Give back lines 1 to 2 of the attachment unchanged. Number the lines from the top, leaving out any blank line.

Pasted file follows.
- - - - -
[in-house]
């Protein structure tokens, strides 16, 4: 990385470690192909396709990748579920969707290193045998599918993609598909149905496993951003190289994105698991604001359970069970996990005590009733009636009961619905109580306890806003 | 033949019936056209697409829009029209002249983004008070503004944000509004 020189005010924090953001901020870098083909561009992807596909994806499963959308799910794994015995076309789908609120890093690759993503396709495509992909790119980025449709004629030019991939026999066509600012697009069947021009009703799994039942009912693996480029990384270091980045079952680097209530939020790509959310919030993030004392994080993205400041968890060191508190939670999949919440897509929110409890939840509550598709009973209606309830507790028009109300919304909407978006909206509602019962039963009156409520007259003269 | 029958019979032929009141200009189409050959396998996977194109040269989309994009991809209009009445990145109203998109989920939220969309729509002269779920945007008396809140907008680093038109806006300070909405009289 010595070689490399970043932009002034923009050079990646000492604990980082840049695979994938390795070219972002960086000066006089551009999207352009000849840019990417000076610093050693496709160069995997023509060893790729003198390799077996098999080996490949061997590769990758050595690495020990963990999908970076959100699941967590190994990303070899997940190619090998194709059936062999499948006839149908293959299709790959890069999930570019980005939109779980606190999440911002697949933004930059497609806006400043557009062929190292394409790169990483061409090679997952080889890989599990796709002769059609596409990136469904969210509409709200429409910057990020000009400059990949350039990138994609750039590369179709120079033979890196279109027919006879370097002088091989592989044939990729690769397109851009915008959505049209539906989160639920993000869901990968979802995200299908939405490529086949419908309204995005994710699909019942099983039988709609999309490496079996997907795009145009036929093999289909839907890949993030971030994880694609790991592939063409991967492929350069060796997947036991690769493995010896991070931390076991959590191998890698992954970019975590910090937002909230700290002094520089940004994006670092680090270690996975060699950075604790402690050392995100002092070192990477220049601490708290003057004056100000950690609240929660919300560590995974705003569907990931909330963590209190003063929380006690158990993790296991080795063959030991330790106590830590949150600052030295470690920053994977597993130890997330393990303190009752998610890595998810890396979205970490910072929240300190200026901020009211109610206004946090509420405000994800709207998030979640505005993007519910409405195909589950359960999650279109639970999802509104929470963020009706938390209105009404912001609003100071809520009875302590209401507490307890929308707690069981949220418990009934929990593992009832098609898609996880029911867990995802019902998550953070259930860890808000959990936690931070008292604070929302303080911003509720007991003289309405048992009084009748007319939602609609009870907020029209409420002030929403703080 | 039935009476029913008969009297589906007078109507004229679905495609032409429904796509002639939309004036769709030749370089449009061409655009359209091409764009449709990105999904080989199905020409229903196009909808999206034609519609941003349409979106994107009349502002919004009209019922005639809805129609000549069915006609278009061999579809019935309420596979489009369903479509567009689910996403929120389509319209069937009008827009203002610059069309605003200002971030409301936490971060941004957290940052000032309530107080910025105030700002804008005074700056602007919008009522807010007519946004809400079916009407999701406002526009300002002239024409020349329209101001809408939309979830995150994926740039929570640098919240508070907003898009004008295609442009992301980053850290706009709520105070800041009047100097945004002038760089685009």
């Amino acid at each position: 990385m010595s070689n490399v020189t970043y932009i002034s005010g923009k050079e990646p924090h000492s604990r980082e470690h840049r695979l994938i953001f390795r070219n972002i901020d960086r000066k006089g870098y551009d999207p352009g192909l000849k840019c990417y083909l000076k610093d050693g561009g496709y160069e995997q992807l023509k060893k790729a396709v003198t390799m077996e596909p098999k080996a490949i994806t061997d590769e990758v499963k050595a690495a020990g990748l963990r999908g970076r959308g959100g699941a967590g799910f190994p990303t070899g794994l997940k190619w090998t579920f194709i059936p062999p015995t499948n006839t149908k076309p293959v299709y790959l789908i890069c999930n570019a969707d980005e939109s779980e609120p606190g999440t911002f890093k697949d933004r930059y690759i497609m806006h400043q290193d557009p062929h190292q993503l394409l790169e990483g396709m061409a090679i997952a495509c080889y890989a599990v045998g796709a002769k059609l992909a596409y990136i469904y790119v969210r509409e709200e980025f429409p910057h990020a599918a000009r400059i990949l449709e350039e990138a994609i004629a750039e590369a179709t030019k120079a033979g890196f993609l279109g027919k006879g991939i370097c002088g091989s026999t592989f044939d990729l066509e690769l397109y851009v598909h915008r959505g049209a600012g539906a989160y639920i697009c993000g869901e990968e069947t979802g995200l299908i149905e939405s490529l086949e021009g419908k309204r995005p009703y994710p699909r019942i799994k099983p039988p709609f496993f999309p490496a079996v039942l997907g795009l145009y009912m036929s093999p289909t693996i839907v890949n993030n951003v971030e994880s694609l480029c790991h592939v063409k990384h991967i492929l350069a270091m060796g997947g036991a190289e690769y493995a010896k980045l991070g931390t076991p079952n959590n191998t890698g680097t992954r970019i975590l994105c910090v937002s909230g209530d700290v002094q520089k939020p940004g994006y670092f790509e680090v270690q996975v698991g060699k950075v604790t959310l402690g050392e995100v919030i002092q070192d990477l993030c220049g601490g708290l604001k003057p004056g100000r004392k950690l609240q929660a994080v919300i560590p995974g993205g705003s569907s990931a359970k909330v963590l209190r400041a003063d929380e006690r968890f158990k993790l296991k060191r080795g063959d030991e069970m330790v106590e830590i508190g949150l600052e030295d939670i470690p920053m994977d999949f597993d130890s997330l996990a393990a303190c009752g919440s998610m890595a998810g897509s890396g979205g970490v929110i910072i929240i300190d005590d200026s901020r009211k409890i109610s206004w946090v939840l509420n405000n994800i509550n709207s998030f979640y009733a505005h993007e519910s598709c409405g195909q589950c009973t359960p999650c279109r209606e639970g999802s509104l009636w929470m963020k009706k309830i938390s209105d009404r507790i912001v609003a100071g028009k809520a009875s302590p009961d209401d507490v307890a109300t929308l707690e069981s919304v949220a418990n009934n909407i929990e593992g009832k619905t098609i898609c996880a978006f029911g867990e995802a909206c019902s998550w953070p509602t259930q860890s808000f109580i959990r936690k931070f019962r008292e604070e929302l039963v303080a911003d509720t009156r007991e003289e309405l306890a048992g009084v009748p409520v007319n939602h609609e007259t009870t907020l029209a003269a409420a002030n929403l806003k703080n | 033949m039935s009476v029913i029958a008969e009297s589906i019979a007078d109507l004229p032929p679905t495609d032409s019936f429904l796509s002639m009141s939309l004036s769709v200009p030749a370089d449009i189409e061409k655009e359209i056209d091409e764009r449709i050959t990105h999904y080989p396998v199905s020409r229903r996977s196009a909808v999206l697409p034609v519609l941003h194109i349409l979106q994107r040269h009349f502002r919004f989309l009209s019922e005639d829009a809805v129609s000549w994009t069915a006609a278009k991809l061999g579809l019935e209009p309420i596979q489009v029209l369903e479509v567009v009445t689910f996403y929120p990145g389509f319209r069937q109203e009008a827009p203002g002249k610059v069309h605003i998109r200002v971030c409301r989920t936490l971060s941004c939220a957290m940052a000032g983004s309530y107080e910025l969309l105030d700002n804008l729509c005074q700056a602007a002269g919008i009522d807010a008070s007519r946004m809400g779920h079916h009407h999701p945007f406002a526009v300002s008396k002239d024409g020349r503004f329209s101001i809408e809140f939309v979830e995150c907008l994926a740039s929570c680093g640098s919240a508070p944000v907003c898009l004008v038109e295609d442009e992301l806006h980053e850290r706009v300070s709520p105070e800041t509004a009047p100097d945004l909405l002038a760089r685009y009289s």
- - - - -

[in-house]
């Protein structure tokens, strides 16, 4: 990385470690192909396709990748579920969707290193045998599918993609598909149905496993951003190289994105698991604001359970069970996990005590009733009636009961619905109580306890806003 | 033949019936056209697409829009029209002249983004008070503004944000509004 020189005010924090953001901020870098083909561009992807596909994806499963959308799910794994015995076309789908609120890093690759993503396709495509992909790119980025449709004629030019991939026999066509600012697009069947021009009703799994039942009912693996480029990384270091980045079952680097209530939020790509959310919030993030004392994080993205400041968890060191508190939670999949919440897509929110409890939840509550598709009973209606309830507790028009109300919304909407978006909206509602019962039963009156409520007259003269 | 029958019979032929009141200009189409050959396998996977194109040269989309994009991809209009009445990145109203998109989920939220969309729509002269779920945007008396809140907008680093038109806006300070909405009289 010595070689490399970043932009002034923009050079990646000492604990980082840049695979994938390795070219972002960086000066006089551009999207352009000849840019990417000076610093050693496709160069995997023509060893790729003198390799077996098999080996490949061997590769990758050595690495020990963990999908970076959100699941967590190994990303070899997940190619090998194709059936062999499948006839149908293959299709790959890069999930570019980005939109779980606190999440911002697949933004930059497609806006400043557009062929190292394409790169990483061409090679997952080889890989599990796709002769059609596409990136469904969210509409709200429409910057990020000009400059990949350039990138994609750039590369179709120079033979890196279109027919006879370097002088091989592989044939990729690769397109851009915008959505049209539906989160639920993000869901990968979802995200299908939405490529086949419908309204995005994710699909019942099983039988709609999309490496079996997907795009145009036929093999289909839907890949993030971030994880694609790991592939063409991967492929350069060796997947036991690769493995010896991070931390076991959590191998890698992954970019975590910090937002909230700290002094520089940004994006670092680090270690996975060699950075604790402690050392995100002092070192990477220049601490708290003057004056100000950690609240929660919300560590995974705003569907990931909330963590209190003063929380006690158990993790296991080795063959030991330790106590830590949150600052030295470690920053994977597993130890997330393990303190009752998610890595998810890396979205970490910072929240300190200026901020009211109610206004946090509420405000994800709207998030979640505005993007519910409405195909589950359960999650279109639970999802509104929470963020009706938390209105009404912001609003100071809520009875302590209401507490307890929308707690069981949220418990009934929990593992009832098609898609996880029911867990995802019902998550953070259930860890808000959990936690931070008292604070929302303080911003509720007991003289309405048992009084009748007319939602609609009870907020029209409420002030929403703080 | 039935009476029913008969009297589906007078109507004229679905495609032409429904796509002639939309004036769709030749370089449009061409655009359209091409764009449709990105999904080989199905020409229903196009909808999206034609519609941003349409979106994107009349502002919004009209019922005639809805129609000549069915006609278009061999579809019935309420596979489009369903479509567009689910996403929120389509319209069937009008827009203002610059069309605003200002971030409301936490971060941004957290940052000032309530107080910025105030700002804008005074700056602007919008009522807010007519946004809400079916009407999701406002526009300002002239024409020349329209101001809408939309979830995150994926740039929570640098919240508070907003898009004008295609442009992301980053850290706009709520105070800041009047100097945004002038760089685009």